Frey, K. S., Newman, J. B., & Onyewuenyi, A. (2014). Aggressive forms and functions on school playgrounds: Profile variations in interactive styles, bystander actions, and victimization. Journal of Early Adolescence, 34, 285 - 310. doi:10.1177/0272431613496638
Frey, K. S., Jones, D., C., Hirschstein, M. K., & Edstrom, L. V. (2011). Teacher support of bullying prevention: The good, the bad and the promising. In D. L. Espelage & S. M. Swearer (Eds.). The handbook of school bullying: A North American perspective (pp. 266 – 277). New York: Routledge.
Frey, K. S., Newman, J. B., Nolen, S. B., & Hirschstein, M. K. (2010). Reducing bullying and contributing behavior: Addressing transactional relationships within the school social ecology. In Jimerson, S. R., Nickerson, A. B., Mayer, M. J., & Furlong, M. J. (Eds.) The handbook of school violence and school safety: International research and practice (pp. 403 – 416). New York: Routledge.
Low, S., Frey, K. S., & Brockman, C. (2010). Gossip on the playground: Changes associated with universal intervention, retaliation beliefs and supportive friendships. Special issue on relational aggression interventions in the schools: Innovative programming and next steps in research and practice. School Psychology Review, 39, 536 – 551.
Frey, K. S., & Nolen, S. B. (2010). Taking “Steps” Toward Positive Social Relationships: A Transactional Model of Intervention. In J. Meece & J. Eccles (Eds.), Handbook of schools, schooling, and human development (pp. 478 – 496). New York: Routledge.
Frey, K. S., Hirschstein, M. K., Edstrom, L. V. & Snell, J. L. (2009). Observed reductions in school bullying, nonbullying aggression, and destructive bystander behavior: A longitudinal evaluation. Journal of Educational Psychology, 101, 466 – 481.
Hirschstein, M. K., Edstrom, L. V., Frey, K. S., Snell, J. L. & Mackenzie, E. P. (2007). Walking the talk in bullying prevention: Teacher implementation variables related to outcomes of the Steps to Respect program. School Psychology Review, 36, 3 – 21.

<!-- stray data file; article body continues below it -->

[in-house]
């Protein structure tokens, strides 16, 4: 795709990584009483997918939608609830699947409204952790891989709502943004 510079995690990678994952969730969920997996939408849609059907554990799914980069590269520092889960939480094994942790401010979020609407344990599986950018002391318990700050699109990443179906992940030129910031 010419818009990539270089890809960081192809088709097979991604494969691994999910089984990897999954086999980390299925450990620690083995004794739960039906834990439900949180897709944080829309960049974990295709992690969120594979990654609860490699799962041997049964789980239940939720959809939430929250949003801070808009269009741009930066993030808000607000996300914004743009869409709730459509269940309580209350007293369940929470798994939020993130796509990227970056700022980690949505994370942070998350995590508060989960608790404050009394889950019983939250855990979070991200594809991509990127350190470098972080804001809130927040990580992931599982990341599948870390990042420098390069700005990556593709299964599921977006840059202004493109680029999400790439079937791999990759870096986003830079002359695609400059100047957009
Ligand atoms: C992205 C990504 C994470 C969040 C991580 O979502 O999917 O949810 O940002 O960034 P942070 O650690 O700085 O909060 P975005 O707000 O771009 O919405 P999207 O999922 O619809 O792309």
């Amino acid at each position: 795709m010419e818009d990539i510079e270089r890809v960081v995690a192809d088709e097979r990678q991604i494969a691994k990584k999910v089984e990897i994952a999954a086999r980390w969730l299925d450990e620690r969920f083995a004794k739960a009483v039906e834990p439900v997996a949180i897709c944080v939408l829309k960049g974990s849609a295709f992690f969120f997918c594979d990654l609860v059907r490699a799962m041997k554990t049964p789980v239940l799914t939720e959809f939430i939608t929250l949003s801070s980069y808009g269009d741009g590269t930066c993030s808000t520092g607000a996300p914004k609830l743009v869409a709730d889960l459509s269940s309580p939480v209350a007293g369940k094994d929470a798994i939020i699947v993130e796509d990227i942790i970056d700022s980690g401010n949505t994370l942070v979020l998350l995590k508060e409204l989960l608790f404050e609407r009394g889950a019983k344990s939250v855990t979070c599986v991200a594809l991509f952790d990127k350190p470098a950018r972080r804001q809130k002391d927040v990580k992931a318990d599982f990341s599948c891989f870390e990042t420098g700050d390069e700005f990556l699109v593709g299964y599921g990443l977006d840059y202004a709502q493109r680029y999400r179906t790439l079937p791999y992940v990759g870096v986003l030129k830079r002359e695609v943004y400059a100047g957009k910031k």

Frey, K. S., Hirschstein, M. K., Snell, J. L., Edstrom, L. V., MacKenzie, E. P. & Broderick, C. (2005). Reducing playground bullying and supporting beliefs: An experimental trial of the Steps to Respect program. Developmental Psychology, 41, 479 -491.
Frey, K. S., Nolen, S. B., VanSchoiak-Edstrom, L., & Hirschstein, M. (2005). Evaluating a school-based social competence program: Linking behavior, goals and beliefs. Journal of Applied Developmental Psychology, 26, 171 – 200.
Selected Publications on Social Comparison and Perceived Competence
Altermatt, E. R., Pomerantz, E. M., Ruble, D. N., Frey, K. S., & Greulich, F. K. (2002). Predicting changes in children’s self-perceptions of academic competence: A naturalistic examination of evaluative discourse among classmates. Developmental Psychology, 38, 903 – 917.
Pomerantz, E., Ruble, D.N., Frey, K.S. & Greulich, F. (1995). Meeting goals and confronting conflict: Children's changing perceptions of social comparison. Child Development, 66, 723-738.
Frey, K.S., & Ruble, D.N. (1990). Strategies for comparative evaluation: Maintaining a sense of competence across the lifespan. In R. Sternberg & J. Kolligan (Eds.), Competence considered (pp. 167 – 189). New Haven, CT: Yale Press.
Frey, K.S., & Ruble, D.N. (1987). What children say about classroom performance: Sex and grade differences in perceived competence. Child Development, 58, 1066-1078.
Frey, K.S., & Ruble, D.N. (1985). What children say when the teacher is not around: Conflicting goals in social comparison and performance assessment in the classroom. Journal of Personality and Social Psychology, 48, 18-30.